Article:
We know what you're thinking. After hearing of Jenrry Mejia's 80-game suspension Saturday for the performance-enhancer Stanozolol, you're looking at those darkening clouds above the Mets and shaking your head.
All that talk about how this year was going to be different, taking back the city from the Yankees, the boundless optimism . . . and now the Mets are being the Mets again, losing their closer for half the season -- and the playoffs, should they make it that far.
Stop right there. This has nothing to do with the Mets.
Sure, Mejia happened to be wearing their uniform when he tested positive for this particular PED, but that's where the relationship ends. Mejia is just another player gone astray, another bad decision, another career sidetracked by taking a shortcut. And once you go on that list, there's no coming off.
The suspension eventually ends, but the stigma remains. So whatever hard work it required to get back from Tommy John surgery, Mejia will be viewed differently -- justly or not. The feel-good story instead becomes a fairy tale too good to believe. The deception, the fraud, is the reason Major League Baseball got involved in this drug-testing business in the first place.
We do have one question: Why does it keep happening?
Of course it's a risk-reward thing. We get that part. Given the frequency of testing, maybe a player can time his dosage and roll the dice that the PED will be out of his system before his number comes up.
Look at A-Rod. The Biogenesis scam apparently lasted years before Bud Selig got a lucky bounce and Anthony Bosch's client list wound up in the hands of the Miami New Times, which lit the fuse that blew up the entire PED ring. Without that disgruntled Biogenesis employee, the past two years look a lot different and A-Rod is just another 39-year-old coming back from double hip surgery.
Mejia's situation, however, seems to be far less complicated -- and more puzzling as a result.
The drug he tested positive for, Stanozolol -- also known as Winstrol -- is an anabolic steroid that's been around since 1962 and easily attainable in pill form. It doesn't appear to be any cutting-edge technology. Mejia is the fourth MLB pitcher to test positive for Stanozolol in the past month, joining the Mariners' David Rollins, the Braves' Arodys Vizcaino and the Twins' Ervin Santana.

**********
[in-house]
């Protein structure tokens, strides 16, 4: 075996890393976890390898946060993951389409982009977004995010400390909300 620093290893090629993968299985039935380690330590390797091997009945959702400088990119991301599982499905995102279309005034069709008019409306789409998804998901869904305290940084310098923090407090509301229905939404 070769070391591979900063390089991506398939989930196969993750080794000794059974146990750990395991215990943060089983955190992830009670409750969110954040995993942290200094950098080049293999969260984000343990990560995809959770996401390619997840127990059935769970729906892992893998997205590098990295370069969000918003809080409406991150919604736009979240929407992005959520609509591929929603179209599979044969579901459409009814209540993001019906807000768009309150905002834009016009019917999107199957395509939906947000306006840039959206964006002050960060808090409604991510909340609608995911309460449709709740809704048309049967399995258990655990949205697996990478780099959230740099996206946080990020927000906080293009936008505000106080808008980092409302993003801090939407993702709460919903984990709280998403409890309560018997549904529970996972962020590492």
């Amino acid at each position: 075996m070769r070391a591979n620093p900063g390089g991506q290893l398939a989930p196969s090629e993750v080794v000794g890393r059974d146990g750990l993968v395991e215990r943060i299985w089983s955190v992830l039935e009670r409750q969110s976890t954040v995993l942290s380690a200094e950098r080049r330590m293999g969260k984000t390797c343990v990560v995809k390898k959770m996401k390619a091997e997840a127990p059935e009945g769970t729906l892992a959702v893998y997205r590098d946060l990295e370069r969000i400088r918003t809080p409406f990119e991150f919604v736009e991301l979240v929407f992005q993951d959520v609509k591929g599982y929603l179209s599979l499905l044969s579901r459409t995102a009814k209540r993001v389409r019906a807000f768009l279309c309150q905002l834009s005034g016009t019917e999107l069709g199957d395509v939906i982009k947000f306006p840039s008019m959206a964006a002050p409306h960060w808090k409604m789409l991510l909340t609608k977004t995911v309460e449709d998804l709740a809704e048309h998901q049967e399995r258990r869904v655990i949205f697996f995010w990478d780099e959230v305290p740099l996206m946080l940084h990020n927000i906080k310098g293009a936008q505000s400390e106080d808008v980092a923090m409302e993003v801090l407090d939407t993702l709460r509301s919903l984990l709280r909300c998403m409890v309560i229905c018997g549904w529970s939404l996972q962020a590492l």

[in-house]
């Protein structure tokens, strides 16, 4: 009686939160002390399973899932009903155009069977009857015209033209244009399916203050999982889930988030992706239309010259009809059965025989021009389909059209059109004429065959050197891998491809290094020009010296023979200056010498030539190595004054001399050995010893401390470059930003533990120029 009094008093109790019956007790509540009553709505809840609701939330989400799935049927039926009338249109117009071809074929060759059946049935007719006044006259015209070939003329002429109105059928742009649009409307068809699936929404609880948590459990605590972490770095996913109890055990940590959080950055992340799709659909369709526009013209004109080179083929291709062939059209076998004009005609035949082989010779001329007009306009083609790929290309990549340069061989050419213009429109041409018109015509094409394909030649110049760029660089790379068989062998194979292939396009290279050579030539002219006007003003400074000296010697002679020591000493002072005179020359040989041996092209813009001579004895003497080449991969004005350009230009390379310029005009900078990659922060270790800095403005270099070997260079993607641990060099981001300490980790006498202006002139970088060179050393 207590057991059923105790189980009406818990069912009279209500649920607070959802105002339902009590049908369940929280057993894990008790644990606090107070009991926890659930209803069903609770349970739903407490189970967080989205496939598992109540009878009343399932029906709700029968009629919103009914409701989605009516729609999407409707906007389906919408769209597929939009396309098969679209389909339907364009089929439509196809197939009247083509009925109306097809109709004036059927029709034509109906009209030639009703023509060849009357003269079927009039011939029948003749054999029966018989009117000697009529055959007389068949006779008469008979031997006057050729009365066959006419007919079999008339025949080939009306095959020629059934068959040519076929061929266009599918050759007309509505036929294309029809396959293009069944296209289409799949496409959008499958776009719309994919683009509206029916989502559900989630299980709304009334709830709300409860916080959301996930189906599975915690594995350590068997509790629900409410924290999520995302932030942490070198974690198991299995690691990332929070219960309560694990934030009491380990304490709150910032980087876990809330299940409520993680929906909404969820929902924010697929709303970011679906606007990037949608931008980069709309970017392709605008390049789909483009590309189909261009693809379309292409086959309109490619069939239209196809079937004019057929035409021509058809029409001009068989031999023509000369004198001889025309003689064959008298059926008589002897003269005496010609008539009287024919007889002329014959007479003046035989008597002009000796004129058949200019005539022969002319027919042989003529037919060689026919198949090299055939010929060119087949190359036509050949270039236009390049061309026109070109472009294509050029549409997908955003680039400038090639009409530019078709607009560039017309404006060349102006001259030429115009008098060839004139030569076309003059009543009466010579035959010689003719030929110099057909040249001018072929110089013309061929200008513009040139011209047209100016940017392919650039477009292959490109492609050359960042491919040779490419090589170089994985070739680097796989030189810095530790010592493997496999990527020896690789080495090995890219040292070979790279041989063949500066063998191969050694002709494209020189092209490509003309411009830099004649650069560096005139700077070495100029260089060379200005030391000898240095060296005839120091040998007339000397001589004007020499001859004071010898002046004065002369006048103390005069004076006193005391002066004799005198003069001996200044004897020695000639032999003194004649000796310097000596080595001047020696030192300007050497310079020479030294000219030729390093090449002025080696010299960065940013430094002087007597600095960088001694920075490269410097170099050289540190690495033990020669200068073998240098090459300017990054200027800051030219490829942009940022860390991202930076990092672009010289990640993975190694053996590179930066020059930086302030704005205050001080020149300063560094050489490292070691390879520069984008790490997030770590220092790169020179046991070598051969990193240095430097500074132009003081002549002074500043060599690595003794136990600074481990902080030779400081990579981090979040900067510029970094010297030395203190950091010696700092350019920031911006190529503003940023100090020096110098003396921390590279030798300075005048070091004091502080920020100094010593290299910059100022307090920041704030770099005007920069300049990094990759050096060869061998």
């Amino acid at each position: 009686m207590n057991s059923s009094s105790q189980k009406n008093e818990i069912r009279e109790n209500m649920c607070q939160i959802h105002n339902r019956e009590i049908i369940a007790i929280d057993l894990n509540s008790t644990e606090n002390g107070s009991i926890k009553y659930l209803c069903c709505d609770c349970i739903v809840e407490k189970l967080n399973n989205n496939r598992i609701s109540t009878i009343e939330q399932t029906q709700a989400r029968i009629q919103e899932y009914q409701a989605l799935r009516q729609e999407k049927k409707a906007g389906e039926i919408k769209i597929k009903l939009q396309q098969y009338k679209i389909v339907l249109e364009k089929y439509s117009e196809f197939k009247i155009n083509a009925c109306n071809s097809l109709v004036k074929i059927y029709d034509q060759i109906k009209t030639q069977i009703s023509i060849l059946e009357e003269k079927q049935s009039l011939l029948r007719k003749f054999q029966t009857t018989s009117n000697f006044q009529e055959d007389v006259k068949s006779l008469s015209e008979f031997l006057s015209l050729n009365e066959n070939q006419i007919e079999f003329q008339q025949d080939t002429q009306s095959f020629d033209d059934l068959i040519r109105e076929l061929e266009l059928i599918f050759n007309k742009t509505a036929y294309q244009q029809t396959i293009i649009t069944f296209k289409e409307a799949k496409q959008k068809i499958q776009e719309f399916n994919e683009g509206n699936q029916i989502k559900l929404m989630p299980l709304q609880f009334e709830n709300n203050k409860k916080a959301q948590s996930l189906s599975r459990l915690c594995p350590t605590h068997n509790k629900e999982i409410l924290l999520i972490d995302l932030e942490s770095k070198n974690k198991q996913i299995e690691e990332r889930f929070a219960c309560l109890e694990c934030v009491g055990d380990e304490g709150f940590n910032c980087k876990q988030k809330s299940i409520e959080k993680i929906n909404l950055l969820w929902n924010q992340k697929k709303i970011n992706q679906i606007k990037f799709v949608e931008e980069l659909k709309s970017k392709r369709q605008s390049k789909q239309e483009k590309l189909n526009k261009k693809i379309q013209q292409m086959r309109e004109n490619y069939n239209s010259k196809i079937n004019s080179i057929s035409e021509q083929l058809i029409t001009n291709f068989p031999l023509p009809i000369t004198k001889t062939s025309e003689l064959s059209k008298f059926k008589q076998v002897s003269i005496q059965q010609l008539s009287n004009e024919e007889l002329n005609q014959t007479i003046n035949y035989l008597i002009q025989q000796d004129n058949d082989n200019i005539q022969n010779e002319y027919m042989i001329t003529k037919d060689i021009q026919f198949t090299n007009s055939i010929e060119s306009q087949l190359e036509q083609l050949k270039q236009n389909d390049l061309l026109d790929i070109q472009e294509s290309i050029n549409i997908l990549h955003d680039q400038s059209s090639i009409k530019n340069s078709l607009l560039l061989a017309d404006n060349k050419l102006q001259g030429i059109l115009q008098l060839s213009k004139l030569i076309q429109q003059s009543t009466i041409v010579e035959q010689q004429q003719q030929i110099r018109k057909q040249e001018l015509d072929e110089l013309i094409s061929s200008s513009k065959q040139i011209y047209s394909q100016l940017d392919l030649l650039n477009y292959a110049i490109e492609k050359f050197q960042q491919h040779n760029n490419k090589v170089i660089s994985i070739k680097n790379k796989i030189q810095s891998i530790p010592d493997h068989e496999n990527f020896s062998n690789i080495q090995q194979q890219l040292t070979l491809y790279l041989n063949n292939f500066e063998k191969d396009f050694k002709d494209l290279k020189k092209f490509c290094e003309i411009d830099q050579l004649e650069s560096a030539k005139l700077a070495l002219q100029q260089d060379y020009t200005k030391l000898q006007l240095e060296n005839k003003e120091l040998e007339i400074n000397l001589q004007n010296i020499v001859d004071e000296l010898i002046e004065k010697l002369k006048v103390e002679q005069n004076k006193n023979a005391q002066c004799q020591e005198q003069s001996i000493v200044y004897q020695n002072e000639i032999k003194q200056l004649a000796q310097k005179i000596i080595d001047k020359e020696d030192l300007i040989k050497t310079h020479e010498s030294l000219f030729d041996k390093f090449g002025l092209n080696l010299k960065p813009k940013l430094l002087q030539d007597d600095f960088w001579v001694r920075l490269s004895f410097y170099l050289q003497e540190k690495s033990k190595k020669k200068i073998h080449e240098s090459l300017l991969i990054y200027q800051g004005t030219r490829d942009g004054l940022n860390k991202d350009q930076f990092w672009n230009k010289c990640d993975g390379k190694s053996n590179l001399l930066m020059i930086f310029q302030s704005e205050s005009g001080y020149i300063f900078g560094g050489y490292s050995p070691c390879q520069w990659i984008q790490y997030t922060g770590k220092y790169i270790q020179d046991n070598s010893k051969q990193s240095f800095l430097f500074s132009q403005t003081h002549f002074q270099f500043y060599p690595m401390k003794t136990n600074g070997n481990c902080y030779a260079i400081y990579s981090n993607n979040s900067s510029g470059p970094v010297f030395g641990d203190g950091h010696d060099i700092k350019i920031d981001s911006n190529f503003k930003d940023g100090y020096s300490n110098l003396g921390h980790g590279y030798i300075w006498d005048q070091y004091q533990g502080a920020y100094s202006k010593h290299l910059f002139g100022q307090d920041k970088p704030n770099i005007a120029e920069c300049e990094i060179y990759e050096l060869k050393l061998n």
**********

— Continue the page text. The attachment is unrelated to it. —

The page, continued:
Mejia is not alone and his excuse is nothing new.
"I know the rules are the rules and I will accept my punishment," he said in a statement through the Players Association, "but I can honestly say I have no idea how a banned substance ended up in my system."
Seriously? Does this still fly in 2015? MLB players have been under the microscope since "survey" testing first began in 2003. From that point on, it's probably been a good idea to double-check the list of ingredients on the side of that supplement bottle. And if that bottle is not marked by an NSF certification, better to skip that protein shake or vitamin jar.
We're assuming players know not to accept performance-boosting concoctions from strangers. Maybe avoid any suspicious-looking Jamba Juice stands just to be safe. We realize the cheating labs tend to be one step ahead of the drug police, but MLB's program will keep evolving -- and they've been pretty successful at busting people. Mejia won't be the last, either.
Players seem to be most vulnerable when rehabbing from an injury. Mejia -- already a Tommy John veteran -- was rebounding from offseason hernia surgery as well as elbow inflammation this year. It's possible he wanted to prove that his breakthrough 2014 season was no fluke. But he didn't provide any explanation for the suspension. And despite pleading ignorance, Mejia didn't appeal MLB's ruling, which will cost him nearly half his $2.6-million salary.
That's a big price to pay. And it's also a huge blow to the Mets, who expected Mejia to be their closer again after he returned from a cortisone shot for his elbow. That won't be happening for a while -- if ever -- and that's on Mejia, a new face added to a tired, all-too-familiar story.